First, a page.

American Orientalism allowed this research to explore the American aspect of Heine. Although Heine gained an American citizenship, his background in Germany was always reminiscent. Not only the way he depicted Japan but also the way he approached Japan. While American Orientalism seeks to define “others” to distinguish themselves as American to establish their own identities, Heine absorbed the nature of Japanese sceneries, culture, tradition, and people on the path to finding his own identity. Because he was true to the way of interacting with Japanese people, his art works too reflected the clear scenes of what he really saw. Despite this absence of Americanness, he contributed very much to the US in his expeditions, publications, and the Civil War.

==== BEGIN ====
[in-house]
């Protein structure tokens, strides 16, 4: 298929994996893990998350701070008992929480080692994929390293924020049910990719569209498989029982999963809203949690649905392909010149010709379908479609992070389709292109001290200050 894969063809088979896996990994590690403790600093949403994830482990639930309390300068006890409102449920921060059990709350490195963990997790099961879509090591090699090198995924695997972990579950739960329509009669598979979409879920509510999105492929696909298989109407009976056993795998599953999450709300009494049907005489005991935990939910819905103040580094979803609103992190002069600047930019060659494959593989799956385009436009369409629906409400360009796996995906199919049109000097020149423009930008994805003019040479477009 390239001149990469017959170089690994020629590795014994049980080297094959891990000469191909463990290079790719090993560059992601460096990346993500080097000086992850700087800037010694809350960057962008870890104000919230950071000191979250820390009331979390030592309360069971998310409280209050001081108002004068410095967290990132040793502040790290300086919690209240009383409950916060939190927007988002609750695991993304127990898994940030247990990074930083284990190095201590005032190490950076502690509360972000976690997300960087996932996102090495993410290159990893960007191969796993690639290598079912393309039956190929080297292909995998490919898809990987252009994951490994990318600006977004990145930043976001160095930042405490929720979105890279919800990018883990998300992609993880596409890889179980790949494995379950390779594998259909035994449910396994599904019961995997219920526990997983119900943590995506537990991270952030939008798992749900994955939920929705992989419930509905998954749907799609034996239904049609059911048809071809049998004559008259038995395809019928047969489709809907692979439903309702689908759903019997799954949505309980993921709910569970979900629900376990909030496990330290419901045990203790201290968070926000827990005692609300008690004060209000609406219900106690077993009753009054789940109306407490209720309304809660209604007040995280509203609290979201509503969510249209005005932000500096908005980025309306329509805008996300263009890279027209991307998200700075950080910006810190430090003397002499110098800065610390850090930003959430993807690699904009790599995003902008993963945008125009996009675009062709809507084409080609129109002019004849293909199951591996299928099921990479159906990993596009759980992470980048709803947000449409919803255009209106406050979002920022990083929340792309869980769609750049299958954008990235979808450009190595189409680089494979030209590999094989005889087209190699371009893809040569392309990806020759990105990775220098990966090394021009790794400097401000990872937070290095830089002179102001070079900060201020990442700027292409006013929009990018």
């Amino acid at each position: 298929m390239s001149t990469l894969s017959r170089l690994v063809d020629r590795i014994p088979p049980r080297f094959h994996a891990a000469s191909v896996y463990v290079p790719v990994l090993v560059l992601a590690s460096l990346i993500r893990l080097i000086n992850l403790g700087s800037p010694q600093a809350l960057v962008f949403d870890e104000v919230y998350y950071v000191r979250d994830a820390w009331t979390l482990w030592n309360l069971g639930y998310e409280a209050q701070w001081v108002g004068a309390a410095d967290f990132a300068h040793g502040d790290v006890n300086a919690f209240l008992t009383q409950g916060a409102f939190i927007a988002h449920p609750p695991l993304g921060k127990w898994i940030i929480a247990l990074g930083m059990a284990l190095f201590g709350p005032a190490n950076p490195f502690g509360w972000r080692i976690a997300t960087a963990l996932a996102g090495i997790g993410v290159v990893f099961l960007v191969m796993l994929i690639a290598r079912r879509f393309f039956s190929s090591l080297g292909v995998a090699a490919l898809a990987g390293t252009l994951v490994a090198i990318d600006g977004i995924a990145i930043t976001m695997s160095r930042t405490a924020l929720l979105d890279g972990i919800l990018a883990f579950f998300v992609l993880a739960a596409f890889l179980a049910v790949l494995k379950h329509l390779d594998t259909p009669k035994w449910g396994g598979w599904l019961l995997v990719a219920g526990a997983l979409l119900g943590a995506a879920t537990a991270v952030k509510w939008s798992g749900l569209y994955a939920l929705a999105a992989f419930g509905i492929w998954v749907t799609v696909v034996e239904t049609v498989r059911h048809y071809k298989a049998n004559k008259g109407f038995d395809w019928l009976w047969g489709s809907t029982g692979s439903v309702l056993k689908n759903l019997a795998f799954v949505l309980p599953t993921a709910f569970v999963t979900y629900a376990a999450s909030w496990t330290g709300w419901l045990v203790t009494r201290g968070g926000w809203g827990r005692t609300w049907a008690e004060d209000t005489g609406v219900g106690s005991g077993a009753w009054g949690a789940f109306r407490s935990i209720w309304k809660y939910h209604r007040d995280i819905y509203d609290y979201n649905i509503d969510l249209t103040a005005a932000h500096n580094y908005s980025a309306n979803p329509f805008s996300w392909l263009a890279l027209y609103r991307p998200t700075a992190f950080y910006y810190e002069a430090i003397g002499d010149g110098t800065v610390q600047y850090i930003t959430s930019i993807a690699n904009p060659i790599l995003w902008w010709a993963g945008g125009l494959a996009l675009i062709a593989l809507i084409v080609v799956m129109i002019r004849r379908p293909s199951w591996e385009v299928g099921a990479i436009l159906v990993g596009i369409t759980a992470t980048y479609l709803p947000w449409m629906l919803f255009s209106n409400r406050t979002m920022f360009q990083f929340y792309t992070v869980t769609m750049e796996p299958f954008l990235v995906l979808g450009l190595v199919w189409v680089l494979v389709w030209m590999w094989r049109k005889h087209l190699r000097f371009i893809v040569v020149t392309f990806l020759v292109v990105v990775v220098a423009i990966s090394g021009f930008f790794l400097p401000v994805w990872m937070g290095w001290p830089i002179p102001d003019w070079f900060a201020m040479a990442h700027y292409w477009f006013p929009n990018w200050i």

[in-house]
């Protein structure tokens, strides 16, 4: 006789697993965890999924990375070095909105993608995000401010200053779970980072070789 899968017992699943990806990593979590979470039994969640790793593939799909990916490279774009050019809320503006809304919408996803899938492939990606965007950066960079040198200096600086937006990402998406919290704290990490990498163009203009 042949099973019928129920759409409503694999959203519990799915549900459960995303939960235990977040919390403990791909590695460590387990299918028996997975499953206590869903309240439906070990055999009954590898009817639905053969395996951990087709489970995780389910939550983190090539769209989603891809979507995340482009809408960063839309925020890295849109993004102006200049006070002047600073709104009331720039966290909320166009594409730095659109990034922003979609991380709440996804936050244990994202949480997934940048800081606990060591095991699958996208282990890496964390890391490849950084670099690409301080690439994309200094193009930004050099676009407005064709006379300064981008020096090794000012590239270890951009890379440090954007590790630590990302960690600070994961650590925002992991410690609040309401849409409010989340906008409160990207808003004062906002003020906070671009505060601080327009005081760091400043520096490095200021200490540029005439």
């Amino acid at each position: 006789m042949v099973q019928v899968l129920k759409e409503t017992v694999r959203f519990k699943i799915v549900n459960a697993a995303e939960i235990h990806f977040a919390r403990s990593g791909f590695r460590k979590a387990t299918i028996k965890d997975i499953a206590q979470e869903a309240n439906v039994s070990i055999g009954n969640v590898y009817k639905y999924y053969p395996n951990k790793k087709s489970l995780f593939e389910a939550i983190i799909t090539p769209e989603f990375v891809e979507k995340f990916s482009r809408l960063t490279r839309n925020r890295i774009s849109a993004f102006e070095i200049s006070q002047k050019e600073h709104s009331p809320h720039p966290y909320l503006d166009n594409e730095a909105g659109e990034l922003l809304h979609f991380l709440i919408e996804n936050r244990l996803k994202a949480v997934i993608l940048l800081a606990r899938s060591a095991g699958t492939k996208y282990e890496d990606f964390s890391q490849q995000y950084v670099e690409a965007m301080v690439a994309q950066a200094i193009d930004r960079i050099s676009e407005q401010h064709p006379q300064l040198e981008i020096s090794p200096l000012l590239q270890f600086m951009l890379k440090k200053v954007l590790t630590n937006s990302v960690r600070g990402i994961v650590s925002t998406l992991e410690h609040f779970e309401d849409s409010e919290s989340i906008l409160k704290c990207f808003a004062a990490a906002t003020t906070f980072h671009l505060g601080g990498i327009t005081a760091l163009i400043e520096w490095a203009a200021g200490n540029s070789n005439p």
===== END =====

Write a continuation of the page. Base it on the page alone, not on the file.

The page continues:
By looking at his German aspect through German Orientalism, it became obvious that Heine saw Germany’s similarities with Japan as “picturesque”, which would be similar to German Orientalists who saw Japan as, likewise, a nation with a delayed civilization, but inferior to Germany. Some landscapes were recalled in several places Heine dropped by during Perry’s expedition. His education and artistic sense polished up in Dresden and Paris led Heine to a different way of approaching Japan than Perry and other American crews to be called American Orientalists. Heine’s observation of “picturesque” scenes during the voyage were built up by those Heine had seen in Germany, and his attitudes towards Japanese were so neutral that they became helpful for Germans in the next voyage. Participation in the Civil War did show a huge impact on Heine as an American, however, Heine categorized in one of the Forty-Eighters leaves him to be the same German as other Germans in the states.